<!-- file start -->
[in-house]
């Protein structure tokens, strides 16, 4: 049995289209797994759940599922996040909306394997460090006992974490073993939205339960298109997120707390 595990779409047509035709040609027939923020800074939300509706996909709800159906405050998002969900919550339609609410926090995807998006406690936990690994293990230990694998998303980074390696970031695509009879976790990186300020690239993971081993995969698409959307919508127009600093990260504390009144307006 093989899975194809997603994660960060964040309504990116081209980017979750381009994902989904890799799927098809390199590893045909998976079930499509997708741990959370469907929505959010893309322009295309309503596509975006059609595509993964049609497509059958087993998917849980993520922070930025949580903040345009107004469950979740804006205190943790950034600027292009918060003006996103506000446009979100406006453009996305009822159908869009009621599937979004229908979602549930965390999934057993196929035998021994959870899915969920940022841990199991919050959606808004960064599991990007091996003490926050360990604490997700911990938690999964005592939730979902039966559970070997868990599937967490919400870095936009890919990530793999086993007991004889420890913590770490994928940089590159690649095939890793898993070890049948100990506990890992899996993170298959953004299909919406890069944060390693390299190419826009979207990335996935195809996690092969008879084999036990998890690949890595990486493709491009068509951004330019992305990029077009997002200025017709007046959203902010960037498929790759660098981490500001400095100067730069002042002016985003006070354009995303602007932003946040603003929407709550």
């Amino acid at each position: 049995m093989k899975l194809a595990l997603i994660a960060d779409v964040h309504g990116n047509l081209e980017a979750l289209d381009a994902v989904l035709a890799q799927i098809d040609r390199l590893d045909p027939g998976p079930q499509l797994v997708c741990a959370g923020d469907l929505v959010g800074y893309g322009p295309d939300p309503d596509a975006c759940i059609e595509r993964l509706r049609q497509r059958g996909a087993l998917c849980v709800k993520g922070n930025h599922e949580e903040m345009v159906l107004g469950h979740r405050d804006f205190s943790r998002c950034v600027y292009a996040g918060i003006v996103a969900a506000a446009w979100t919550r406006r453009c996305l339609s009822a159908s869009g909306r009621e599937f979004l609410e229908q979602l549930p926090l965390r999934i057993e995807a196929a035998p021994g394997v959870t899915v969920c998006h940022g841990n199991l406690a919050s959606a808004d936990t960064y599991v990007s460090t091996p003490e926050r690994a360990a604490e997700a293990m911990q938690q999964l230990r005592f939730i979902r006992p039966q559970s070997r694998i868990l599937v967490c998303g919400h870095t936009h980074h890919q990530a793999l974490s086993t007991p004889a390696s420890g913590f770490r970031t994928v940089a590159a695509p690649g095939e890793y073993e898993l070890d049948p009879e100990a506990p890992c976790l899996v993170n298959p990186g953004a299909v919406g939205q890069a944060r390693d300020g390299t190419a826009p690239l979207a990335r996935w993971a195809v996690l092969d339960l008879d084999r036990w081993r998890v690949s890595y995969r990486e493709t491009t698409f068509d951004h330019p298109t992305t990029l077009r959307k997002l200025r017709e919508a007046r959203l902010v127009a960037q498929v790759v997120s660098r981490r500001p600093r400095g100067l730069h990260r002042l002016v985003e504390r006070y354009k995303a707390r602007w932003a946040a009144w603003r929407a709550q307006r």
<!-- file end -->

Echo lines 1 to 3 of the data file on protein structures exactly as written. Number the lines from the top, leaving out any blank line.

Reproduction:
[in-house]
């Protein structure tokens, strides 16, 4: 049995289209797994759940599922996040909306394997460090006992974490073993939205339960298109997120707390 595990779409047509035709040609027939923020800074939300509706996909709800159906405050998002969900919550339609609410926090995807998006406690936990690994293990230990694998998303980074390696970031695509009879976790990186300020690239993971081993995969698409959307919508127009600093990260504390009144307006 093989899975194809997603994660960060964040309504990116081209980017979750381009994902989904890799799927098809390199590893045909998976079930499509997708741990959370469907929505959010893309322009295309309503596509975006059609595509993964049609497509059958087993998917849980993520922070930025949580903040345009107004469950979740804006205190943790950034600027292009918060003006996103506000446009979100406006453009996305009822159908869009009621599937979004229908979602549930965390999934057993196929035998021994959870899915969920940022841990199991919050959606808004960064599991990007091996003490926050360990604490997700911990938690999964005592939730979902039966559970070997868990599937967490919400870095936009890919990530793999086993007991004889420890913590770490994928940089590159690649095939890793898993070890049948100990506990890992899996993170298959953004299909919406890069944060390693390299190419826009979207990335996935195809996690092969008879084999036990998890690949890595990486493709491009068509951004330019992305990029077009997002200025017709007046959203902010960037498929790759660098981490500001400095100067730069002042002016985003006070354009995303602007932003946040603003929407709550």
């Amino acid at each position: 049995m093989k899975l194809a595990l997603i994660a960060d779409v964040h309504g990116n047509l081209e980017a979750l289209d381009a994902v989904l035709a890799q799927i098809d040609r390199l590893d045909p027939g998976p079930q499509l797994v997708c741990a959370g923020d469907l929505v959010g800074y893309g322009p295309d939300p309503d596509a975006c759940i059609e595509r993964l509706r049609q497509r059958g996909a087993l998917c849980v709800k993520g922070n930025h599922e949580e903040m345009v159906l107004g469950h979740r405050d804006f205190s943790r998002c950034v600027y292009a996040g918060i003006v996103a969900a506000a446009w979100t919550r406006r453009c996305l339609s009822a159908s869009g909306r009621e599937f979004l609410e229908q979602l549930p926090l965390r999934i057993e995807a196929a035998p021994g394997v959870t899915v969920c998006h940022g841990n199991l406690a919050s959606a808004d936990t960064y599991v990007s460090t091996p003490e926050r690994a360990a604490e997700a293990m911990q938690q999964l230990r005592f939730i979902r006992p039966q559970s070997r694998i868990l599937v967490c998303g919400h870095t936009h980074h890919q990530a793999l974490s086993t007991p004889a390696s420890g913590f770490r970031t994928v940089a590159a695509p690649g095939e890793y073993e898993l070890d049948p009879e100990a506990p890992c976790l899996v993170n298959p990186g953004a299909v919406g939205q890069a944060r390693d300020g390299t190419a826009p690239l979207a990335r996935w993971a195809v996690l092969d339960l008879d084999r036990w081993r998890v690949s890595y995969r990486e493709t491009t698409f068509d951004h330019p298109t992305t990029l077009r959307k997002l200025r017709e919508a007046r959203l902010v127009a960037q498929v790759v997120s660098r981490r500001p600093r400095g100067l730069h990260r002042l002016v985003e504390r006070y354009k995303a707390r602007w932003a946040a009144w603003r929407a709550q307006r």